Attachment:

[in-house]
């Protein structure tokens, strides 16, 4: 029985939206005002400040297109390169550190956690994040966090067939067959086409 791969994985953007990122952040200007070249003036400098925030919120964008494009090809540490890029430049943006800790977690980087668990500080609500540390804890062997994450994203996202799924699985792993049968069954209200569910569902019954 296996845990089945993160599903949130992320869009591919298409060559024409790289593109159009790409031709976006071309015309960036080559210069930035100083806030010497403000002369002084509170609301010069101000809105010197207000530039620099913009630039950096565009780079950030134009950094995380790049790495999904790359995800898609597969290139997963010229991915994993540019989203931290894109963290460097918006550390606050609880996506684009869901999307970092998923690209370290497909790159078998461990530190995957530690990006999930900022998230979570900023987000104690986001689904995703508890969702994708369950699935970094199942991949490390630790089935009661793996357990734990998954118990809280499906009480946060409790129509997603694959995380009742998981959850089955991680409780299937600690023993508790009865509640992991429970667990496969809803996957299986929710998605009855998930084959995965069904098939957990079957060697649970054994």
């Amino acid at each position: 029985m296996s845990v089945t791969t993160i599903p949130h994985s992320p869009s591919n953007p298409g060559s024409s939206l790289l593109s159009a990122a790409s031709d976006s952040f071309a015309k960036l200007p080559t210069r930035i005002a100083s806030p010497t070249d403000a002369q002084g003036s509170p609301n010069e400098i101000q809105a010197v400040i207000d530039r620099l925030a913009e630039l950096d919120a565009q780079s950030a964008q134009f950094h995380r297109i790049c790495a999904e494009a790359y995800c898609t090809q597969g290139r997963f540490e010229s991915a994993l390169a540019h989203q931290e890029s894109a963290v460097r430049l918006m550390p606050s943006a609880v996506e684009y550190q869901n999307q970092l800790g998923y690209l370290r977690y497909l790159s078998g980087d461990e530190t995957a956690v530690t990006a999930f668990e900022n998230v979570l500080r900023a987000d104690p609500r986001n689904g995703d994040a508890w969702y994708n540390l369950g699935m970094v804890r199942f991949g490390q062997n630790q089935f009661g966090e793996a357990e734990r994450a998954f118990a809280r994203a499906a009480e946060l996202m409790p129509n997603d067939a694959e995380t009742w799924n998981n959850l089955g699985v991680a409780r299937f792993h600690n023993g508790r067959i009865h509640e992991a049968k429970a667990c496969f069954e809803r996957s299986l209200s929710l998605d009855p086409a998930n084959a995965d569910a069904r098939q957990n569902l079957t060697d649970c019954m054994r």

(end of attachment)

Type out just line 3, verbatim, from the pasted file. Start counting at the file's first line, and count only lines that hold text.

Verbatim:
């Amino acid at each position: 029985m296996s845990v089945t791969t993160i599903p949130h994985s992320p869009s591919n953007p298409g060559s024409s939206l790289l593109s159009a990122a790409s031709d976006s952040f071309a015309k960036l200007p080559t210069r930035i005002a100083s806030p010497t070249d403000a002369q002084g003036s509170p609301n010069e400098i101000q809105a010197v400040i207000d530039r620099l925030a913009e630039l950096d919120a565009q780079s950030a964008q134009f950094h995380r297109i790049c790495a999904e494009a790359y995800c898609t090809q597969g290139r997963f540490e010229s991915a994993l390169a540019h989203q931290e890029s894109a963290v460097r430049l918006m550390p606050s943006a609880v996506e684009y550190q869901n999307q970092l800790g998923y690209l370290r977690y497909l790159s078998g980087d461990e530190t995957a956690v530690t990006a999930f668990e900022n998230v979570l500080r900023a987000d104690p609500r986001n689904g995703d994040a508890w969702y994708n540390l369950g699935m970094v804890r199942f991949g490390q062997n630790q089935f009661g966090e793996a357990e734990r994450a998954f118990a809280r994203a499906a009480e946060l996202m409790p129509n997603d067939a694959e995380t009742w799924n998981n959850l089955g699985v991680a409780r299937f792993h600690n023993g508790r067959i009865h509640e992991a049968k429970a667990c496969f069954e809803r996957s299986l209200s929710l998605d009855p086409a998930n084959a995965d569910a069904r098939q957990n569902l079957t060697d649970c019954m054994r």